As a sentimental person devoted to traditions I can appreciate the value of Superbowl parties and events. But I’ve decided that a big superbowl party isn’t a tradition I want for my family. This was hard for Cameron to accept, and it’s been a challenge for me to find a way to validate my position without allowing him to develop a self-righteous attitude about the subject. When he told me the other day that people who watch the superbowl don’t believe in God I realized I had failed and had some serious back-tracking to do. It’s not going so well. Today he reported to me that a boy in his class (we’ll call him “Jake”) made two bad choices. The first choice being that he didn’t let any other kids win the “Minute-to-win-it” game they played at school. The second bad choice was that he watched the superbowl. The following conversation ensued.
Me: It wasn’t a bad choice Cameron, it was just a different choice.
Cam: I told Jake that Jesus is more important than football.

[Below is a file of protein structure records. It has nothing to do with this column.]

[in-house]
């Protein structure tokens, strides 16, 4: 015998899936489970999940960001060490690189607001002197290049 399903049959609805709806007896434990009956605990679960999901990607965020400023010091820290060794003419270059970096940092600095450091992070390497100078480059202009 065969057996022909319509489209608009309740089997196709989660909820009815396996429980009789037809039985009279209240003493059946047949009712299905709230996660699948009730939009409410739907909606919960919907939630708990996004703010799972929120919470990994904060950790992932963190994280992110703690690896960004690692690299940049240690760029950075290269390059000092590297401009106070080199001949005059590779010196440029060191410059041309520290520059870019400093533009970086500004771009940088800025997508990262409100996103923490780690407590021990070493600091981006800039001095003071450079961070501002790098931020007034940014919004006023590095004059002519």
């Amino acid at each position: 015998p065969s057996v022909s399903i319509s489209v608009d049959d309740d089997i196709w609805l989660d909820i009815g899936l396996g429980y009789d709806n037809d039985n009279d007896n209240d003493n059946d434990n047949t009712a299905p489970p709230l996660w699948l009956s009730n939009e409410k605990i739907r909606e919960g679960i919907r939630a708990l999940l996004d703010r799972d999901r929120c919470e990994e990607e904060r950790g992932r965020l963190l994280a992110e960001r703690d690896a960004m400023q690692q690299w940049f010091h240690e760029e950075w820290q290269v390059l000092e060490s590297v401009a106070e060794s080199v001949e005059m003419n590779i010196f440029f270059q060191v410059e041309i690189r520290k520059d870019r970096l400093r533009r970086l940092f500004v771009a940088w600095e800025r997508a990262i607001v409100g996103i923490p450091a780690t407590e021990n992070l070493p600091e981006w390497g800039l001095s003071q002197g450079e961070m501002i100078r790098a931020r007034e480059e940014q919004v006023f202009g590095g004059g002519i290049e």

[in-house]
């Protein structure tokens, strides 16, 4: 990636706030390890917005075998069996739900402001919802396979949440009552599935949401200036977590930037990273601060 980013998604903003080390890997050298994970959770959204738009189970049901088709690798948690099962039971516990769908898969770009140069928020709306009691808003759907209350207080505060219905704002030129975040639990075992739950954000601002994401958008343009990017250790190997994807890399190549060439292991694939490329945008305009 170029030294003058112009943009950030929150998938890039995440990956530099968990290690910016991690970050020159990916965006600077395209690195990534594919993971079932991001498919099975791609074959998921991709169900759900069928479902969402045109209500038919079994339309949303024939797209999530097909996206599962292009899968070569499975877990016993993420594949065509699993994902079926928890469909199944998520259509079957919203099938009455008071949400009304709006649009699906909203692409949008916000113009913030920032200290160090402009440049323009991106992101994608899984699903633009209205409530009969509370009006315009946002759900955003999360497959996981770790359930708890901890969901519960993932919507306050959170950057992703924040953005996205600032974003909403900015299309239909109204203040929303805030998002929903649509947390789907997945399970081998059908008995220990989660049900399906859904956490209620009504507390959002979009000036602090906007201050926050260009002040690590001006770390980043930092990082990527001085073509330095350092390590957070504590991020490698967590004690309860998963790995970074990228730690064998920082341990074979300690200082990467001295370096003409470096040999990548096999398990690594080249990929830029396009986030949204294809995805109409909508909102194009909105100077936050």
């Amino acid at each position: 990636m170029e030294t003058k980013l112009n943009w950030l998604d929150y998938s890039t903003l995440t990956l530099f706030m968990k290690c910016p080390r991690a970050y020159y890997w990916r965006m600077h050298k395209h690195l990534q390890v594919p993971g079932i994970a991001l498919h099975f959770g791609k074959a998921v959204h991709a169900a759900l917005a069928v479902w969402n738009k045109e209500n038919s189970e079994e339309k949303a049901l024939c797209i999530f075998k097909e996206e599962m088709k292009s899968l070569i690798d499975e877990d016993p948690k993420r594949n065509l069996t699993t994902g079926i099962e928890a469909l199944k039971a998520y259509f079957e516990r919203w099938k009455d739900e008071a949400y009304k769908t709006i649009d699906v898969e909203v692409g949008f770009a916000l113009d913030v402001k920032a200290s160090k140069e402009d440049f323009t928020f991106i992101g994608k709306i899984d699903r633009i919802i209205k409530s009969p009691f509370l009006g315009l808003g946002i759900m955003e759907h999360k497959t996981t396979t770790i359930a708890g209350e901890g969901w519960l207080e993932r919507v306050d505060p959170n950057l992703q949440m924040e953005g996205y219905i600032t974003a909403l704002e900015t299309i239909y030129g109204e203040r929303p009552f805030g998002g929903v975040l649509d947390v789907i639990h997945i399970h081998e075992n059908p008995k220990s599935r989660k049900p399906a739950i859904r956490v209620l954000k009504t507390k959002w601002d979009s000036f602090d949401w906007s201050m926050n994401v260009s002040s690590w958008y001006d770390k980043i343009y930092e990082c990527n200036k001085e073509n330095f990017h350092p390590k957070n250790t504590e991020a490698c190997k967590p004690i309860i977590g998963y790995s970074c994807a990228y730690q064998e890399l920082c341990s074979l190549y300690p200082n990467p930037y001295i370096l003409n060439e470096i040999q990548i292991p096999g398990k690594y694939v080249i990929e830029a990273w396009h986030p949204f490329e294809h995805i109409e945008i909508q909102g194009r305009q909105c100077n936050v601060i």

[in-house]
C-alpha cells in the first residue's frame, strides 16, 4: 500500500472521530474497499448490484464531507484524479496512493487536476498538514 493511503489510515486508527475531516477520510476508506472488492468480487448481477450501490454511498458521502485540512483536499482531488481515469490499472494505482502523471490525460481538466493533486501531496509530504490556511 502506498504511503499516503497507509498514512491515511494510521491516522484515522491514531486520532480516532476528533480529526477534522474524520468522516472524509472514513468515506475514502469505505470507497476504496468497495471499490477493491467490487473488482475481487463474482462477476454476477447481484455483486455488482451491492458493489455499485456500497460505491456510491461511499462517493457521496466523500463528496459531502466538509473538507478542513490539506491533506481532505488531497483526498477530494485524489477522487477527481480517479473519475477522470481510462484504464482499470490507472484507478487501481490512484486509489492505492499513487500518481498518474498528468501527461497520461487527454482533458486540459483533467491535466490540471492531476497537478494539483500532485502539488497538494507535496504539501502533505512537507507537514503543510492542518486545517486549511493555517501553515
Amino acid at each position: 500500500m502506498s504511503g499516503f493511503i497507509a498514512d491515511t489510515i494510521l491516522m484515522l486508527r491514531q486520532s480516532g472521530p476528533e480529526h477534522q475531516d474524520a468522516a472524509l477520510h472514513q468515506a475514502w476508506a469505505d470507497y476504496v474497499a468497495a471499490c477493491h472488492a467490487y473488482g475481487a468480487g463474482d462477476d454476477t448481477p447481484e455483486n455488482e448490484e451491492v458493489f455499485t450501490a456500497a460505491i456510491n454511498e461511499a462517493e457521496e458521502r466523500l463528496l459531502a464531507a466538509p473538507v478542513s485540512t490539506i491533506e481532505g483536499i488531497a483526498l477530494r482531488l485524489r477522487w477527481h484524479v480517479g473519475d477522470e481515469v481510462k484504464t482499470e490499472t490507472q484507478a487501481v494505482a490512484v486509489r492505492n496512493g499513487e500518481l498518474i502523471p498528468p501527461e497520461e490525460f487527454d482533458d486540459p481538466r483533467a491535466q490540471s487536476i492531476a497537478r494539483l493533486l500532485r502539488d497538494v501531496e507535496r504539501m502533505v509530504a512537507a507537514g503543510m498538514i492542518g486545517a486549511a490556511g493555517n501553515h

Me: That’s good to tell him how you feel.
Cam: But he didn’t listen. Well he listened to my words but he didn’t listen.
Me: That’s okay, as long as you are always nice to him.
Cam: But I want him to be like me.
Me: We’re not all supposed to be the same.
Cam: But I just want everyone… I mean… like… I just want some people… it’s just, I guess… I just want Jake to be like me.
Having my child become thoughtful is exciting, entertaining and intimidating. Life is complicated and in these situations I often find myself unable to find the words to teach the things I am so anxious that he learn. But it’s all so overwhelming. There were a thousand lessons hanging above me as I listened to him and I started to panic and without meaning to I gave the most simple uninvolved answers I could to avoid delving into something that might be difficult. In short, I brushed him off. Opportunity lost. I blew it.